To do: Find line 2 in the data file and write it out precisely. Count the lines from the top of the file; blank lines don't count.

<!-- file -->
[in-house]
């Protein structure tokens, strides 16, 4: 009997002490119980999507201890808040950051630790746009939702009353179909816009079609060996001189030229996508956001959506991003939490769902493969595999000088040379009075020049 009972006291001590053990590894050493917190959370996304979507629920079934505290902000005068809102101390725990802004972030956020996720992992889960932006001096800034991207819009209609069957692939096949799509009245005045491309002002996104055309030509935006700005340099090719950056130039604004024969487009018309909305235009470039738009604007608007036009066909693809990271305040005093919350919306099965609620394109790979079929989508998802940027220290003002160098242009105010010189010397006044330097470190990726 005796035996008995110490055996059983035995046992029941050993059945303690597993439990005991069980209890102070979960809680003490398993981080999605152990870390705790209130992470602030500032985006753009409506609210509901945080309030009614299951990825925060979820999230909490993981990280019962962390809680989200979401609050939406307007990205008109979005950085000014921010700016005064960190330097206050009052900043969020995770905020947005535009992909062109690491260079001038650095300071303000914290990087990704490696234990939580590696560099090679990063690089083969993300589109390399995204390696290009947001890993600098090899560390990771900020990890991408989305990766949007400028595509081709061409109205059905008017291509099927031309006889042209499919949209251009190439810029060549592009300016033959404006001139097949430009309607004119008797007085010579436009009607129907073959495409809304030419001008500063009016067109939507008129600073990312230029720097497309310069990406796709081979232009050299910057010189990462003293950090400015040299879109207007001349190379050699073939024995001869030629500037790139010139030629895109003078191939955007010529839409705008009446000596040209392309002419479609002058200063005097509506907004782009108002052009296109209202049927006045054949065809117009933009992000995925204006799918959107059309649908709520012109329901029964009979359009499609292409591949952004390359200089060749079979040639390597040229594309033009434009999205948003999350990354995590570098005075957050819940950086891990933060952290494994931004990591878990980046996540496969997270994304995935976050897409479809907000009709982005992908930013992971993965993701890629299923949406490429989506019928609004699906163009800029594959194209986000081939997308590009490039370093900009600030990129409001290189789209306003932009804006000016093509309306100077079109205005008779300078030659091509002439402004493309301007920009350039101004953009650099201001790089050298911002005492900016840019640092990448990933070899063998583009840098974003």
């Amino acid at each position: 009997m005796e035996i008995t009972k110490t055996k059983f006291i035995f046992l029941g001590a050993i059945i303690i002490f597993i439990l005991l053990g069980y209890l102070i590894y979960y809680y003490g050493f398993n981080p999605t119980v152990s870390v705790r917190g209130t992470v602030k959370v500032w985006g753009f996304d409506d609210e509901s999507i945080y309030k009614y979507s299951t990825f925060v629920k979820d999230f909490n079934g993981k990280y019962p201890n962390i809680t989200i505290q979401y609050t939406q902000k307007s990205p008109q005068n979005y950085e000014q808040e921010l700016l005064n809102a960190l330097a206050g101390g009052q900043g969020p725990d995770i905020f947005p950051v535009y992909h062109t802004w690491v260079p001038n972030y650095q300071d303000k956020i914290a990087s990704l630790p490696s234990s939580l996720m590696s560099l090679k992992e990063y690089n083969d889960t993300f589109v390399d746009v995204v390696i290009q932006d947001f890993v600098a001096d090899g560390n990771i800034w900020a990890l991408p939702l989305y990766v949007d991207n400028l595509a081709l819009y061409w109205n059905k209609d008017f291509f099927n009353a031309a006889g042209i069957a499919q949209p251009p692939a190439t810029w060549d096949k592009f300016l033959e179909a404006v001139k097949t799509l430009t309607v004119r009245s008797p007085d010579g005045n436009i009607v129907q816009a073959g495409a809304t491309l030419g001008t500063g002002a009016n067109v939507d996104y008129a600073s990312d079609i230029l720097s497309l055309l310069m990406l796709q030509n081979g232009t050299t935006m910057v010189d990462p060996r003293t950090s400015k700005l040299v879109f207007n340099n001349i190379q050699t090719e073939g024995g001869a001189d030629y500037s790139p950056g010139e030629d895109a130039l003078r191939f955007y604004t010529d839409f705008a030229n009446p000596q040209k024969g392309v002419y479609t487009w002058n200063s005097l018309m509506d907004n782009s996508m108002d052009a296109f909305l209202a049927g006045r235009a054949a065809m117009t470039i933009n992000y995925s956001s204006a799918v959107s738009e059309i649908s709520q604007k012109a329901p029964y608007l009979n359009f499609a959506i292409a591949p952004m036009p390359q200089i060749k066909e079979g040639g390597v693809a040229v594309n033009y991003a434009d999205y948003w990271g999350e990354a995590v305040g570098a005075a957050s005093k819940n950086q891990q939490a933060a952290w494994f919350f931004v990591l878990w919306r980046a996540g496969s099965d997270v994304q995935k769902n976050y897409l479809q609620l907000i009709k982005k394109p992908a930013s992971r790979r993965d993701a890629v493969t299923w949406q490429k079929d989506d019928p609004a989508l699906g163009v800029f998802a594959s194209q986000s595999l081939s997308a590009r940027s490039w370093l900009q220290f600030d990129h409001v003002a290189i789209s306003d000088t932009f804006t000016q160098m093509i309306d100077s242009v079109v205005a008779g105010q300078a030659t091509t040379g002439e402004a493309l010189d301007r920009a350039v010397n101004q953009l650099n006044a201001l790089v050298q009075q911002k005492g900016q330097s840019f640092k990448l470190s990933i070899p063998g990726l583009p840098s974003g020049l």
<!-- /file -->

């Protein structure tokens, strides 16, 4: 009997002490119980999507201890808040950051630790746009939702009353179909816009079609060996001189030229996508956001959506991003939490769902493969595999000088040379009075020049 009972006291001590053990590894050493917190959370996304979507629920079934505290902000005068809102101390725990802004972030956020996720992992889960932006001096800034991207819009209609069957692939096949799509009245005045491309002002996104055309030509935006700005340099090719950056130039604004024969487009018309909305235009470039738009604007608007036009066909693809990271305040005093919350919306099965609620394109790979079929989508998802940027220290003002160098242009105010010189010397006044330097470190990726 005796035996008995110490055996059983035995046992029941050993059945303690597993439990005991069980209890102070979960809680003490398993981080999605152990870390705790209130992470602030500032985006753009409506609210509901945080309030009614299951990825925060979820999230909490993981990280019962962390809680989200979401609050939406307007990205008109979005950085000014921010700016005064960190330097206050009052900043969020995770905020947005535009992909062109690491260079001038650095300071303000914290990087990704490696234990939580590696560099090679990063690089083969993300589109390399995204390696290009947001890993600098090899560390990771900020990890991408989305990766949007400028595509081709061409109205059905008017291509099927031309006889042209499919949209251009190439810029060549592009300016033959404006001139097949430009309607004119008797007085010579436009009607129907073959495409809304030419001008500063009016067109939507008129600073990312230029720097497309310069990406796709081979232009050299910057010189990462003293950090400015040299879109207007001349190379050699073939024995001869030629500037790139010139030629895109003078191939955007010529839409705008009446000596040209392309002419479609002058200063005097509506907004782009108002052009296109209202049927006045054949065809117009933009992000995925204006799918959107059309649908709520012109329901029964009979359009499609292409591949952004390359200089060749079979040639390597040229594309033009434009999205948003999350990354995590570098005075957050819940950086891990933060952290494994931004990591878990980046996540496969997270994304995935976050897409479809907000009709982005992908930013992971993965993701890629299923949406490429989506019928609004699906163009800029594959194209986000081939997308590009490039370093900009600030990129409001290189789209306003932009804006000016093509309306100077079109205005008779300078030659091509002439402004493309301007920009350039101004953009650099201001790089050298911002005492900016840019640092990448990933070899063998583009840098974003």